By Rukma Singh
“The city illumines truth and reveals reality. It does not bring new wonders into the scope of vision, but enables one to see what is already there. Where this eternal light intersects the earth, it is known as Kashi.” -Diana L. Eck
Kashi, or Benaras as it is popularly known, is a phenomenon in itself. It is where all lives are believed to have begun, and where all lives should ideally end. A brief picture of Benaras would be incomplete without the endless course of pilgrims going up and down the ghats all day, air filled with chants of priests, hues of saffron and yellow all around, and well sculptured temples. But even in the constant hustle-bustle of the city, everything is ultimately believed to fall into perspective. The mayhem is almost natural, as if it were meant to be there.
Whatever fruit is said to accrue from thousands of lifetimes of asceticism is known to be obtainable from just three continuous days of fasting in Benaras and a dip in the holy waters of the Ganga.
Out of the 87 ghats along the Ganga, there is one ghat that serves as a window to the other side of Varanasi ; the side where life comes to an end, and where the end of life is made ‘worthwhile.’
Manikarnika Ghat houses some sharp contrasts. Cremation areas are considered to be unlucky and are situated beyond the main city to keep it away from ‘grief’. But Manikarnika happens to be situated right in the middle of all the ghats. The reason behind this is the fact that the entire city of Benaras is considered to be a ‘Great Cremation Ground’ or a ‘Maha Shamshan’. A life that ends here is a successful life.
“Death in Kashi is not a feared death, for here the ordinary God of Death, frightful Yama, has no jurisdiction. Death in Kashi is death known and faced, transformed and transcended.”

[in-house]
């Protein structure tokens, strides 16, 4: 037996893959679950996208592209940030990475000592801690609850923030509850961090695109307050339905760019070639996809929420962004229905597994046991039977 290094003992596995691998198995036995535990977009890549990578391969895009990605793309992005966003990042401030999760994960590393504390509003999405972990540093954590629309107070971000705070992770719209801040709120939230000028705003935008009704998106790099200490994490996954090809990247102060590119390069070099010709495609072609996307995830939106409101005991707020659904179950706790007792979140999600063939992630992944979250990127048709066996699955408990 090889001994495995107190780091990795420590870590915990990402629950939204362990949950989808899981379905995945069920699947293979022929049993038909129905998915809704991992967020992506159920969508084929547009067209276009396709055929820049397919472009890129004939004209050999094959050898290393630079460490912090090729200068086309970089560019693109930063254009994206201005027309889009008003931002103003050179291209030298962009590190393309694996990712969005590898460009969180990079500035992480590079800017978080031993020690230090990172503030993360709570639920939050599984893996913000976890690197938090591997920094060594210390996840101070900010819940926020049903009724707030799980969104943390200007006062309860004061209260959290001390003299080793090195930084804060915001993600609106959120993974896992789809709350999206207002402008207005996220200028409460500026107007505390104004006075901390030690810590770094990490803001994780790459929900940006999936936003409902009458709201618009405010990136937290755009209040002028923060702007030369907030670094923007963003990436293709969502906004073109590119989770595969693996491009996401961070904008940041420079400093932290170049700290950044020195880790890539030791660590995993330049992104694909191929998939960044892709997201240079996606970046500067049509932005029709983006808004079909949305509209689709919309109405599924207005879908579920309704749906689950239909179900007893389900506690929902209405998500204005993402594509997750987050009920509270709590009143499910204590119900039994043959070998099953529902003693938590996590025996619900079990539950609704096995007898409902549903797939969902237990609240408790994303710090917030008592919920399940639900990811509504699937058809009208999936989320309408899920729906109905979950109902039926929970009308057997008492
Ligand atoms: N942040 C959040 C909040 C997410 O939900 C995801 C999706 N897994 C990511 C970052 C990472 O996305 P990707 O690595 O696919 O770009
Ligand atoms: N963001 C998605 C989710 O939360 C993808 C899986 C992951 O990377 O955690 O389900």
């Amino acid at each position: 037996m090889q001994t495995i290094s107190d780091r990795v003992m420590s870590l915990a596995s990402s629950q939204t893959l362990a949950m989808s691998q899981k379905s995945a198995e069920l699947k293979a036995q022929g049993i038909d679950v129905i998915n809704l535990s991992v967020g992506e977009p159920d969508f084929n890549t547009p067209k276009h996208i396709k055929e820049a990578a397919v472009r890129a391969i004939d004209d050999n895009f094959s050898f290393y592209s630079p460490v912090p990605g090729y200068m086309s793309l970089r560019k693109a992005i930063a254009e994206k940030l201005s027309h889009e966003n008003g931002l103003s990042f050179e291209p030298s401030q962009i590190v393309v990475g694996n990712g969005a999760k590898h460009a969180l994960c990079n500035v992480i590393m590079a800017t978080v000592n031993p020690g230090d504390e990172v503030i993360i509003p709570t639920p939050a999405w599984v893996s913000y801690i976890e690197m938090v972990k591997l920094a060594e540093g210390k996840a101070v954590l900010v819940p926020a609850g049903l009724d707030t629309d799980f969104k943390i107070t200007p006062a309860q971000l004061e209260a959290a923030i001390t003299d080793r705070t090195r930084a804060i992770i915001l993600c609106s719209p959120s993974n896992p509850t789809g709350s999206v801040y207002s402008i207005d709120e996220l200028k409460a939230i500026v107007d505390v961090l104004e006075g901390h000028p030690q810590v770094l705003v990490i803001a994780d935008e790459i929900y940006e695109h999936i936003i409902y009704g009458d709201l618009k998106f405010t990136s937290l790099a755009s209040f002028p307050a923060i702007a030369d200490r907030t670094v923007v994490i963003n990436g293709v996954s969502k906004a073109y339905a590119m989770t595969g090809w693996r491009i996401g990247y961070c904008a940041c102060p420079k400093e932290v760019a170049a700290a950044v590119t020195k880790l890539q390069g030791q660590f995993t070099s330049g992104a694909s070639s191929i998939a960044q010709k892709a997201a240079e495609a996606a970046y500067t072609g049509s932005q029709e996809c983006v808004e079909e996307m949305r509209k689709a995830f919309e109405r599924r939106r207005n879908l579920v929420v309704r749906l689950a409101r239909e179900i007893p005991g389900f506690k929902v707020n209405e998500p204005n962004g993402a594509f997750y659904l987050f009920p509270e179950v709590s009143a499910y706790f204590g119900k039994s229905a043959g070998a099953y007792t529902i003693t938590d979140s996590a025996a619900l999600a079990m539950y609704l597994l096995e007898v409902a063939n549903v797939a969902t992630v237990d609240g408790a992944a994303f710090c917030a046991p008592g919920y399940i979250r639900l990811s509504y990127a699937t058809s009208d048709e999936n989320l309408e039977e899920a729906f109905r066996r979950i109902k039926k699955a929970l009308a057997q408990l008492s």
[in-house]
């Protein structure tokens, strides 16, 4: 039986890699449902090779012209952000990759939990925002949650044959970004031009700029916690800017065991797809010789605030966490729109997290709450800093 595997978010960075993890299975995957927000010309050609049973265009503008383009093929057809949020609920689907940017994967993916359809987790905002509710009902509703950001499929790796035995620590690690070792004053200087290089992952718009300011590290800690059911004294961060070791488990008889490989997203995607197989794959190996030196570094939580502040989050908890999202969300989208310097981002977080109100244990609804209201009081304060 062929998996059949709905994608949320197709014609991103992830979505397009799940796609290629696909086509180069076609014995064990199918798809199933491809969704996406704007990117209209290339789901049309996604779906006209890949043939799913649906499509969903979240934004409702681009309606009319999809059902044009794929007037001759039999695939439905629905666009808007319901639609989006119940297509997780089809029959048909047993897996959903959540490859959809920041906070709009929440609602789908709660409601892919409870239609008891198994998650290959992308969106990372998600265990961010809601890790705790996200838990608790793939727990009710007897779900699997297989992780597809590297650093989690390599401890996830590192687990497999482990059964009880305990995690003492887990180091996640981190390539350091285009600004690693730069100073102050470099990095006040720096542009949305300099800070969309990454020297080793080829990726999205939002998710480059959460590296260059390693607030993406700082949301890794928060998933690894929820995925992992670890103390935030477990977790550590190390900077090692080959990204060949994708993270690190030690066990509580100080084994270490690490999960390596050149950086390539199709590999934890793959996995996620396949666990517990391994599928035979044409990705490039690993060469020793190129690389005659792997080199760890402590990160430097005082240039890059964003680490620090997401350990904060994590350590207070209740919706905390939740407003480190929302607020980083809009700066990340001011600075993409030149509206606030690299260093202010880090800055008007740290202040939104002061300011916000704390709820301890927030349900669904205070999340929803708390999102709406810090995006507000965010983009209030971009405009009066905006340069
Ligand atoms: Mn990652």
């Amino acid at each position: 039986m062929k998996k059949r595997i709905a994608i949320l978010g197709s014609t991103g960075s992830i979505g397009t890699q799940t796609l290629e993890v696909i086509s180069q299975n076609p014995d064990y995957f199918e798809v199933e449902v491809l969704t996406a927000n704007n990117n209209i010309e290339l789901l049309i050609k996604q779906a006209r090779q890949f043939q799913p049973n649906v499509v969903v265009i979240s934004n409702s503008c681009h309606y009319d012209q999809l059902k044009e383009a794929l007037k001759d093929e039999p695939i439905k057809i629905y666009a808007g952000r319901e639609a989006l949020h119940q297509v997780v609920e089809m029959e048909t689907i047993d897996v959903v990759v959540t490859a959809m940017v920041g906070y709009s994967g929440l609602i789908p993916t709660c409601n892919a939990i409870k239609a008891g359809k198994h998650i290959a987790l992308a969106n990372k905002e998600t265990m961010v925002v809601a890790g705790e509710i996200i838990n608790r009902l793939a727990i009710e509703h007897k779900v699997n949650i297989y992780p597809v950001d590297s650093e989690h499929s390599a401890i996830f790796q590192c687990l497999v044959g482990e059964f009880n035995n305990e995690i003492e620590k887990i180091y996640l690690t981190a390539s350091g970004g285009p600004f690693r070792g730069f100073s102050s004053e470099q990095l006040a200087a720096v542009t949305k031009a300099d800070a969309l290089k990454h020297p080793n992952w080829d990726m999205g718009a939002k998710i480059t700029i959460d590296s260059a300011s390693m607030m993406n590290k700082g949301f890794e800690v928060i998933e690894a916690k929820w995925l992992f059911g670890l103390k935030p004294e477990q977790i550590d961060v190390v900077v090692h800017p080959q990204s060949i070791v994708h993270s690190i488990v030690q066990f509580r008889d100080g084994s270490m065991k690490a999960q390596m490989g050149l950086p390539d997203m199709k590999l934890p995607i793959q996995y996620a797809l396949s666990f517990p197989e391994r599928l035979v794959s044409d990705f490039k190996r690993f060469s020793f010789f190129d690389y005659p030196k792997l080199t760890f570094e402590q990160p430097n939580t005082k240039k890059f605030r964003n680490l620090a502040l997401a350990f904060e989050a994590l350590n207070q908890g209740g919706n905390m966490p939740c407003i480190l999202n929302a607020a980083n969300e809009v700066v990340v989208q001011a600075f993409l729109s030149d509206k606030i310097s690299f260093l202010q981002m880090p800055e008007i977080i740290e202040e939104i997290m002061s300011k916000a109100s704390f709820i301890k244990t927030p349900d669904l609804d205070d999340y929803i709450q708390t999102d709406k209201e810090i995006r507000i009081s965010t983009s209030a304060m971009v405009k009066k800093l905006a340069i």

To think of death being ‘utilized commercially’ is a scary thought. But, Manikarnika Ghat has given rise to the phenomenon called ‘Death Tourism’. Due to the ‘guaranteed’ liberation of a soul from the endless cycle of life and death, thousands of tourists come here every year only to witness the large scale cremation activities and to gain peace and perspective in life. Even though photography is seen as an act of insensitivity and hostility, tourists don’t refrain from it.
Some of the local residents, however, do not allow their young children to look at the ghats or to even go that way. They believe that it could have a negative impact on the kind, because of the grief associated with cremation.
The ghat is lined with a series of shops providing material for cremation. These range from different types of cloth to a variety of woods: sandalwood being the most expensive and most preferred one. Death, here, is a lavish affair.
Legend is that Lord Shiva gave the boon of eternal peace to the Manikarnika Ghat. It is believed that for thousands of years, Lord Vishnu prayed to Lord Shiva asking that the holy city of Kashi, as Varanasi was known earlier, not be destroyed during the then planned annihilation of the world. Pleased by Vishnu’s prayers, Shiva came to Kashi along with his wife Parvati and granted him the wish. And by consequence, any departed soul that gets its last rites performed in Varanasi attains moksha (liberation).
There are a few more myths around how the Maha Shamshana got its name. One is that Vishnu dug a well for Shiva and Parvati to bathe in. When Shiva was taking a bath, one of his earrings fell into the well and since then it has been known as Manikarnika (Mani is the jewel in the earring and Karnam is the ear).
At Manikarnika, death is celebrated in a worldly fashion. Amidst the chants of remorse and the smoke engulfing the ghat, there’s an unusual happiness – the happiness of leading a loved one to the ‘gateway of heaven’.